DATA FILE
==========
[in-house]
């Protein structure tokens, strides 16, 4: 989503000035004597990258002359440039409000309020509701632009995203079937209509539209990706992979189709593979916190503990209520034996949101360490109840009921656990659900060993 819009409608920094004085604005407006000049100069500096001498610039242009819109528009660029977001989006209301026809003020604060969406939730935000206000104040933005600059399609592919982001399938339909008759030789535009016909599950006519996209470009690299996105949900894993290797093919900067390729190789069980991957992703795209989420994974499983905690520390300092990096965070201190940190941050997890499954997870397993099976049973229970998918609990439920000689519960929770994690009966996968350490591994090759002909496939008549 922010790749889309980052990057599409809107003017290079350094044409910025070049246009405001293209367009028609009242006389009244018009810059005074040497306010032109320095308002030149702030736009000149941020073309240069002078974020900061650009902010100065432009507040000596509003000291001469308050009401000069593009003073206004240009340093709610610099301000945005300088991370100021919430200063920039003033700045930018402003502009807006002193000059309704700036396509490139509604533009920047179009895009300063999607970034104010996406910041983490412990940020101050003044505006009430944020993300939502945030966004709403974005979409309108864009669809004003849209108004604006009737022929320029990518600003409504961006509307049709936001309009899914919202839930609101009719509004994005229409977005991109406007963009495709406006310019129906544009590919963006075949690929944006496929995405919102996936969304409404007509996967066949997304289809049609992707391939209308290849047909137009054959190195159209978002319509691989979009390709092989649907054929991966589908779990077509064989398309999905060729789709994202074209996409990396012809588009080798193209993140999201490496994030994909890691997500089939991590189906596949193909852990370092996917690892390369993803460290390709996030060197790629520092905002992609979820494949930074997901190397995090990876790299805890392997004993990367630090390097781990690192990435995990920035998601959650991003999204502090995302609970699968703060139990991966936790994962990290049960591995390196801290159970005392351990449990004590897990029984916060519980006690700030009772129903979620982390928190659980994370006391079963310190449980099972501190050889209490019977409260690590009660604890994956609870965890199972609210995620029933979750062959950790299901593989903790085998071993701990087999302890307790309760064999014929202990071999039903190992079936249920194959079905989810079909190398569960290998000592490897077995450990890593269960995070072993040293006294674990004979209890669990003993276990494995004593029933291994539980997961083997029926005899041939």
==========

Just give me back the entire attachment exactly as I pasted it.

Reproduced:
[in-house]
């Protein structure tokens, strides 16, 4: 989503000035004597990258002359440039409000309020509701632009995203079937209509539209990706992979189709593979916190503990209520034996949101360490109840009921656990659900060993 819009409608920094004085604005407006000049100069500096001498610039242009819109528009660029977001989006209301026809003020604060969406939730935000206000104040933005600059399609592919982001399938339909008759030789535009016909599950006519996209470009690299996105949900894993290797093919900067390729190789069980991957992703795209989420994974499983905690520390300092990096965070201190940190941050997890499954997870397993099976049973229970998918609990439920000689519960929770994690009966996968350490591994090759002909496939008549 922010790749889309980052990057599409809107003017290079350094044409910025070049246009405001293209367009028609009242006389009244018009810059005074040497306010032109320095308002030149702030736009000149941020073309240069002078974020900061650009902010100065432009507040000596509003000291001469308050009401000069593009003073206004240009340093709610610099301000945005300088991370100021919430200063920039003033700045930018402003502009807006002193000059309704700036396509490139509604533009920047179009895009300063999607970034104010996406910041983490412990940020101050003044505006009430944020993300939502945030966004709403974005979409309108864009669809004003849209108004604006009737022929320029990518600003409504961006509307049709936001309009899914919202839930609101009719509004994005229409977005991109406007963009495709406006310019129906544009590919963006075949690929944006496929995405919102996936969304409404007509996967066949997304289809049609992707391939209308290849047909137009054959190195159209978002319509691989979009390709092989649907054929991966589908779990077509064989398309999905060729789709994202074209996409990396012809588009080798193209993140999201490496994030994909890691997500089939991590189906596949193909852990370092996917690892390369993803460290390709996030060197790629520092905002992609979820494949930074997901190397995090990876790299805890392997004993990367630090390097781990690192990435995990920035998601959650991003999204502090995302609970699968703060139990991966936790994962990290049960591995390196801290159970005392351990449990004590897990029984916060519980006690700030009772129903979620982390928190659980994370006391079963310190449980099972501190050889209490019977409260690590009660604890994956609870965890199972609210995620029933979750062959950790299901593989903790085998071993701990087999302890307790309760064999014929202990071999039903190992079936249920194959079905989810079909190398569960290998000592490897077995450990890593269960995070072993040293006294674990004979209890669990003993276990494995004593029933291994539980997961083997029926005899041939």